The combination of Java and SQL relational databases is a popular combination for implementing data-oriented software solutions. It allows for scalable solutions and an expressive business-logic vocabulary.

Code Integration Sample 1

This code sample consists of a small set of Java classes that implement manipulations of a single relational database table. The sample is written to interact with any JDBC-compliant database system. The setup scripts target the syntax of PostgreSQL, but other database systems could be targeted as long as they supported equivalent functionality.

When invoked, the code is run in the context of a single unit test. This is done in order to minimize the complexity of the sample. It should be straightforward to map the concepts into an alternate execution environment.

This sample demonstrates several capabilities of the data protection engine of Machina:

  • the ability to substitute Ionic-protected versions of database record values into a JDBC record INSERT
  • the ability to read JDBC records containing Ionic-protected values from a JDBC SELECT, decrypting the content in the context of the operation
  • the ability to tag sensitive record fields with data markings, allowing fine-grained logic to govern key release decisions
  • the ability to programmatically adjust Machina server policy, causing the view of the resulting table data to be dynamically adjusted

The last point is worth discussing in more detail. The code in Waypoint 3 describes the process of manipulating the active Machina policy set to dynamically alter the application’s view of the data. Two policy snippets are added sequentially and then removed sequentially. After each policy change, the data store is queried for the data. As the scope of the data protection policy changes, the visibility of individual data values also changes.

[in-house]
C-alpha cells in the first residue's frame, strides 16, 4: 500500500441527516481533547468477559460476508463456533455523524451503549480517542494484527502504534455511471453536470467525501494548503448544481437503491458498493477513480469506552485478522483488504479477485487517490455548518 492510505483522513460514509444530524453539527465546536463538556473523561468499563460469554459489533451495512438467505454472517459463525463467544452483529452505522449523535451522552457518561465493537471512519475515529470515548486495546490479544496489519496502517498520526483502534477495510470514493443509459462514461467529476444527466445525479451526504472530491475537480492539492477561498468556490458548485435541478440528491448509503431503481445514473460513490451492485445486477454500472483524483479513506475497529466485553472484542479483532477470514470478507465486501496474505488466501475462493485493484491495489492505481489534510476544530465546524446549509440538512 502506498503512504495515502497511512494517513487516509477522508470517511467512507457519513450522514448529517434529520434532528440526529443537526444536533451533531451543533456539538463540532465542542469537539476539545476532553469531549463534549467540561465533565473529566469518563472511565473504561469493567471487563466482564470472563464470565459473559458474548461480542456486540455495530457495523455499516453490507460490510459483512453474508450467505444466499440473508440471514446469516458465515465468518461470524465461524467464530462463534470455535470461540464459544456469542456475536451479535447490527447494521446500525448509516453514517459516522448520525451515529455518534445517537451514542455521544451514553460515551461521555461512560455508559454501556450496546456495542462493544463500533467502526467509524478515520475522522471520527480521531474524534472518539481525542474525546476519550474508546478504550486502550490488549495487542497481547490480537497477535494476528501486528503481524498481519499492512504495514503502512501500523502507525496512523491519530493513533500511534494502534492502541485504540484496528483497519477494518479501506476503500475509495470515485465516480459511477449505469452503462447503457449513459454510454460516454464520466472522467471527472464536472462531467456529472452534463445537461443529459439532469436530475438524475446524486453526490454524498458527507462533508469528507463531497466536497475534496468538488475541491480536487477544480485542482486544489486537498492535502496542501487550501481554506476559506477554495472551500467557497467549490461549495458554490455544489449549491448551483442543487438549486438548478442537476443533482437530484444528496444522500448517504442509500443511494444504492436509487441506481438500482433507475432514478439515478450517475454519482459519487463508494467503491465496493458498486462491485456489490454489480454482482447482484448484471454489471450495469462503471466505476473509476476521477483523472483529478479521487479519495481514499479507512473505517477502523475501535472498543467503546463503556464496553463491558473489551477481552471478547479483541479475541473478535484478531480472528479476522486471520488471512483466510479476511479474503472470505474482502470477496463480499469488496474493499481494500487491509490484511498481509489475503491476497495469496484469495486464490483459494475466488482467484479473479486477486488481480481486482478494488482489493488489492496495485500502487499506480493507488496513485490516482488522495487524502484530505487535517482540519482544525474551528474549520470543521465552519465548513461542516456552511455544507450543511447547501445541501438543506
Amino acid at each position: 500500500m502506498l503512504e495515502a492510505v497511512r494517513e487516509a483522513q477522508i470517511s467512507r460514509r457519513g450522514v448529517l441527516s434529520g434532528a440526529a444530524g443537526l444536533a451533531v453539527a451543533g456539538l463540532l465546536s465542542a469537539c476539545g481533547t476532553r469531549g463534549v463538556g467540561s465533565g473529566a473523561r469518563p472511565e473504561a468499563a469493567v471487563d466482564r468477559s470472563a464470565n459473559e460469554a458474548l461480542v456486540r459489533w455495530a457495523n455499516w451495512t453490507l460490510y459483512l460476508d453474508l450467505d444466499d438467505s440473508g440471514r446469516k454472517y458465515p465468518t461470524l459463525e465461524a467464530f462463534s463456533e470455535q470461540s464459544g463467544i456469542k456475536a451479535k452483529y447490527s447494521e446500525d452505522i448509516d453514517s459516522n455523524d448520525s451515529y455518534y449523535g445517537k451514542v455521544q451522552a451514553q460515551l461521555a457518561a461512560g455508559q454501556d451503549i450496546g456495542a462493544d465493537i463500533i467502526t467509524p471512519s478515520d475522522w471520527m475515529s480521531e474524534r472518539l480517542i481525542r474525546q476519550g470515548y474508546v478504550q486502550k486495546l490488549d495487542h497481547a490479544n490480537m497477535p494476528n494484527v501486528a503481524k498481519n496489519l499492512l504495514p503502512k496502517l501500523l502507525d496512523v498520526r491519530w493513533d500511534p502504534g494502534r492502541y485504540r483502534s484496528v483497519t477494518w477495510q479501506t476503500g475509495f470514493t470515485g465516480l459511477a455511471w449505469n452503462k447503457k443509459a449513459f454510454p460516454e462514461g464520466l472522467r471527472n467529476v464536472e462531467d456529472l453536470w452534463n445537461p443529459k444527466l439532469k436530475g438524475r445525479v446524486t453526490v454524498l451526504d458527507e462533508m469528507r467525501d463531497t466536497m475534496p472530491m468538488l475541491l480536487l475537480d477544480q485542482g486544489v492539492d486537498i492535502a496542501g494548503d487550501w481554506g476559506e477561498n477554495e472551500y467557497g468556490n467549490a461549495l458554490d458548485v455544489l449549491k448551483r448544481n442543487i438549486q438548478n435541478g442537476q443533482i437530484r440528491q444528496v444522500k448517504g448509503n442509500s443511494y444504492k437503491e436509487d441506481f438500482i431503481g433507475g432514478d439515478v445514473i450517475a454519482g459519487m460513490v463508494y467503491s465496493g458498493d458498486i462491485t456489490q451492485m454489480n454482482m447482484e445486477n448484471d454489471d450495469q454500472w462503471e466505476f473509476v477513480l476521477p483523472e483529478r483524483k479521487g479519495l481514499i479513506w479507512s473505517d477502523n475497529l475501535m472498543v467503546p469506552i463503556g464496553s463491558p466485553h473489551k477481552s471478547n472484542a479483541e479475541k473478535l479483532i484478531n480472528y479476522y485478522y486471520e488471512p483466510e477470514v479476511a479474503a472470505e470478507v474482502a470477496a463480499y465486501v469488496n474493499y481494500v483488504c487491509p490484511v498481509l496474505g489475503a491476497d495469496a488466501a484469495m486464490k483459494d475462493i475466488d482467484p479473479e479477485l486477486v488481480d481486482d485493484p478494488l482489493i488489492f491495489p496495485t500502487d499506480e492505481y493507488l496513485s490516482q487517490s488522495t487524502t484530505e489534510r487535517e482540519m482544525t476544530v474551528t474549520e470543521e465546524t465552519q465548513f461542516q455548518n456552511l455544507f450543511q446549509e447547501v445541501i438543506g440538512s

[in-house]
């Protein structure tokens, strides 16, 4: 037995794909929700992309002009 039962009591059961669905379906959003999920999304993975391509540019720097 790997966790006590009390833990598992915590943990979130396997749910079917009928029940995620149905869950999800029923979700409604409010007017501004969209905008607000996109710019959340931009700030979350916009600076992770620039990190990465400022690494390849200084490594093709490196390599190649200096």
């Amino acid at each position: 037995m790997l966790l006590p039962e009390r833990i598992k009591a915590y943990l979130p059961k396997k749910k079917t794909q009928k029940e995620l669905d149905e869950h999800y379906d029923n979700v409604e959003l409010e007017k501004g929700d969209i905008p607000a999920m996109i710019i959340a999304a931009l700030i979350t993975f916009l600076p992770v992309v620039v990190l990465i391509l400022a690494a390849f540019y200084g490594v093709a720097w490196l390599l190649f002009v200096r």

These demonstrate how data items can be marked with multiple values, each of which can be used to adjust the visibility of the data or personally identifiable information (PII). One data marking is applied based on the table column of the data element; a different marking is applied based on the table row. As the two DENY policies are sequentially added, the view of the data changes. Less data is visible to the client application.

All Data


Policy Restrict PII Applied (deny access to data columns FirstLast)


Policy Restrict HR Applied (deny access to data rows where Department=HR)


As the two DENY policies are sequentially removed, the view of the data is restored to its unrestricted state.

Policy Restrict PII Removed


Policy Restrict HR Removed


Machina allows multiple data markings to be applied to each protected data element, and multiple policies to be in effect on key release decisions. Together, these allow for arbitrarily complex data governance strategies to be employed when integrating Ionic protection into database applications.